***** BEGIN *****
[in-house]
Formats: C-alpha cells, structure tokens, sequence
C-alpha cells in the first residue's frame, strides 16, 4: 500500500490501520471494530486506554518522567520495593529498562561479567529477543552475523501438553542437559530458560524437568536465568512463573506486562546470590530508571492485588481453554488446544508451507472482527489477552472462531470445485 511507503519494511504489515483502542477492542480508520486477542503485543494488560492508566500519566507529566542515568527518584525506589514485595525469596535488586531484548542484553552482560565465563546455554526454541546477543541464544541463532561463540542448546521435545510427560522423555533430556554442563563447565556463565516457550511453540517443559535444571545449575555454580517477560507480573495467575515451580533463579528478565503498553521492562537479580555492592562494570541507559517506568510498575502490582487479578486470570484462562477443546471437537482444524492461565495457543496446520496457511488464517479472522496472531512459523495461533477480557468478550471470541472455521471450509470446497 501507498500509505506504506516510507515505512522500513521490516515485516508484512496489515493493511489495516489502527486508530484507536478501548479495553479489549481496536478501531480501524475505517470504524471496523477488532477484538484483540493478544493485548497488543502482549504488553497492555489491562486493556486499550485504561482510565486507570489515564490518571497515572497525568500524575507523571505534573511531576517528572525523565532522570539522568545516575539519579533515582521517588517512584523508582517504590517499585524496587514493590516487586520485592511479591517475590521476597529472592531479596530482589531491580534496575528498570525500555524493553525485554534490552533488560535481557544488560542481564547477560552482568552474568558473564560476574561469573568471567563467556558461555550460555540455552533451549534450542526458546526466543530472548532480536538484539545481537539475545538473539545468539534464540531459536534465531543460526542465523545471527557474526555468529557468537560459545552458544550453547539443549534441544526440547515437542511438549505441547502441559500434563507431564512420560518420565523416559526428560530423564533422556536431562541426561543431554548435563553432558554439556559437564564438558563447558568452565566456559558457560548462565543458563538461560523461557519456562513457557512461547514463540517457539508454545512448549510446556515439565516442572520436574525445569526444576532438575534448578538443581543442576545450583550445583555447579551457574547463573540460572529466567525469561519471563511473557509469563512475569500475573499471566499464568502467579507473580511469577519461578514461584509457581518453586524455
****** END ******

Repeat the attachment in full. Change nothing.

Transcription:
[in-house]
Formats: C-alpha cells, structure tokens, sequence
C-alpha cells in the first residue's frame, strides 16, 4: 500500500490501520471494530486506554518522567520495593529498562561479567529477543552475523501438553542437559530458560524437568536465568512463573506486562546470590530508571492485588481453554488446544508451507472482527489477552472462531470445485 511507503519494511504489515483502542477492542480508520486477542503485543494488560492508566500519566507529566542515568527518584525506589514485595525469596535488586531484548542484553552482560565465563546455554526454541546477543541464544541463532561463540542448546521435545510427560522423555533430556554442563563447565556463565516457550511453540517443559535444571545449575555454580517477560507480573495467575515451580533463579528478565503498553521492562537479580555492592562494570541507559517506568510498575502490582487479578486470570484462562477443546471437537482444524492461565495457543496446520496457511488464517479472522496472531512459523495461533477480557468478550471470541472455521471450509470446497 501507498500509505506504506516510507515505512522500513521490516515485516508484512496489515493493511489495516489502527486508530484507536478501548479495553479489549481496536478501531480501524475505517470504524471496523477488532477484538484483540493478544493485548497488543502482549504488553497492555489491562486493556486499550485504561482510565486507570489515564490518571497515572497525568500524575507523571505534573511531576517528572525523565532522570539522568545516575539519579533515582521517588517512584523508582517504590517499585524496587514493590516487586520485592511479591517475590521476597529472592531479596530482589531491580534496575528498570525500555524493553525485554534490552533488560535481557544488560542481564547477560552482568552474568558473564560476574561469573568471567563467556558461555550460555540455552533451549534450542526458546526466543530472548532480536538484539545481537539475545538473539545468539534464540531459536534465531543460526542465523545471527557474526555468529557468537560459545552458544550453547539443549534441544526440547515437542511438549505441547502441559500434563507431564512420560518420565523416559526428560530423564533422556536431562541426561543431554548435563553432558554439556559437564564438558563447558568452565566456559558457560548462565543458563538461560523461557519456562513457557512461547514463540517457539508454545512448549510446556515439565516442572520436574525445569526444576532438575534448578538443581543442576545450583550445583555447579551457574547463573540460572529466567525469561519471563511473557509469563512475569500475573499471566499464568502467579507473580511469577519461578514461584509457581518453586524455